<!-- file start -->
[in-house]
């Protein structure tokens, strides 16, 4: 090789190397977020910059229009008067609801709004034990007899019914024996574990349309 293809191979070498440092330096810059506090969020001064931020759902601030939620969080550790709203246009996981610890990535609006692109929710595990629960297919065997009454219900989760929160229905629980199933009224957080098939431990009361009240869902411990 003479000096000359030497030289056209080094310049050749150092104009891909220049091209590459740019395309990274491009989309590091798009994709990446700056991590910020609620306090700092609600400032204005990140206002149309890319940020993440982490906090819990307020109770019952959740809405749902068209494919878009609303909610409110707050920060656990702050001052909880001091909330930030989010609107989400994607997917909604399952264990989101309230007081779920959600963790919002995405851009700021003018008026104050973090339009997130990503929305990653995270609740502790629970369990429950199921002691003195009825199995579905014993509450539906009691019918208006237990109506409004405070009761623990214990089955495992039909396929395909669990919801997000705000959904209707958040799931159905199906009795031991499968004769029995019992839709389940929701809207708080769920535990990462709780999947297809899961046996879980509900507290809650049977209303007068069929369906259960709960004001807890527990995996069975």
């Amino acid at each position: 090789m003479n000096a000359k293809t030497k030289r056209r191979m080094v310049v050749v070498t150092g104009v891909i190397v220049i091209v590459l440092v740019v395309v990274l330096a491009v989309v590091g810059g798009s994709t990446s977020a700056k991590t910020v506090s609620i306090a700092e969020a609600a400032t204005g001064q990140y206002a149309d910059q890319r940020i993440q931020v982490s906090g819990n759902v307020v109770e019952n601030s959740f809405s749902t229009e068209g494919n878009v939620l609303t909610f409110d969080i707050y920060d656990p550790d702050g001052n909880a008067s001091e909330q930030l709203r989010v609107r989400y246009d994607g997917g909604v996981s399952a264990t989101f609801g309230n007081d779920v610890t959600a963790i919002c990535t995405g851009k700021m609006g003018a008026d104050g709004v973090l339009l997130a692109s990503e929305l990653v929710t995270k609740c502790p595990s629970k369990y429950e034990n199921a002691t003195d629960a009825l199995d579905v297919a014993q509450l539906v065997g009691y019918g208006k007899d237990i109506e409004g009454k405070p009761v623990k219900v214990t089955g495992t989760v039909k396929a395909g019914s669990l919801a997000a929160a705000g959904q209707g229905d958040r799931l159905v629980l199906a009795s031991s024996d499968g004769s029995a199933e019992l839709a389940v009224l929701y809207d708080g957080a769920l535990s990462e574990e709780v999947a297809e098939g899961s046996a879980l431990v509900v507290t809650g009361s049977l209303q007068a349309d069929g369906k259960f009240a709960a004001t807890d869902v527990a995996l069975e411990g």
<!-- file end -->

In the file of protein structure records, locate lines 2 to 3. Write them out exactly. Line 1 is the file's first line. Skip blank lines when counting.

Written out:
């Protein structure tokens, strides 16, 4: 090789190397977020910059229009008067609801709004034990007899019914024996574990349309 293809191979070498440092330096810059506090969020001064931020759902601030939620969080550790709203246009996981610890990535609006692109929710595990629960297919065997009454219900989760929160229905629980199933009224957080098939431990009361009240869902411990 003479000096000359030497030289056209080094310049050749150092104009891909220049091209590459740019395309990274491009989309590091798009994709990446700056991590910020609620306090700092609600400032204005990140206002149309890319940020993440982490906090819990307020109770019952959740809405749902068209494919878009609303909610409110707050920060656990702050001052909880001091909330930030989010609107989400994607997917909604399952264990989101309230007081779920959600963790919002995405851009700021003018008026104050973090339009997130990503929305990653995270609740502790629970369990429950199921002691003195009825199995579905014993509450539906009691019918208006237990109506409004405070009761623990214990089955495992039909396929395909669990919801997000705000959904209707958040799931159905199906009795031991499968004769029995019992839709389940929701809207708080769920535990990462709780999947297809899961046996879980509900507290809650049977209303007068069929369906259960709960004001807890527990995996069975």
């Amino acid at each position: 090789m003479n000096a000359k293809t030497k030289r056209r191979m080094v310049v050749v070498t150092g104009v891909i190397v220049i091209v590459l440092v740019v395309v990274l330096a491009v989309v590091g810059g798009s994709t990446s977020a700056k991590t910020v506090s609620i306090a700092e969020a609600a400032t204005g001064q990140y206002a149309d910059q890319r940020i993440q931020v982490s906090g819990n759902v307020v109770e019952n601030s959740f809405s749902t229009e068209g494919n878009v939620l609303t909610f409110d969080i707050y920060d656990p550790d702050g001052n909880a008067s001091e909330q930030l709203r989010v609107r989400y246009d994607g997917g909604v996981s399952a264990t989101f609801g309230n007081d779920v610890t959600a963790i919002c990535t995405g851009k700021m609006g003018a008026d104050g709004v973090l339009l997130a692109s990503e929305l990653v929710t995270k609740c502790p595990s629970k369990y429950e034990n199921a002691t003195d629960a009825l199995d579905v297919a014993q509450l539906v065997g009691y019918g208006k007899d237990i109506e409004g009454k405070p009761v623990k219900v214990t089955g495992t989760v039909k396929a395909g019914s669990l919801a997000a929160a705000g959904q209707g229905d958040r799931l159905v629980l199906a009795s031991s024996d499968g004769s029995a199933e019992l839709a389940v009224l929701y809207d708080g957080a769920l535990s990462e574990e709780v999947a297809e098939g899961s046996a879980l431990v509900v507290t809650g009361s049977l209303q007068a349309d069929g369906k259960f009240a709960a004001t807890d869902v527990a995996l069975e411990g």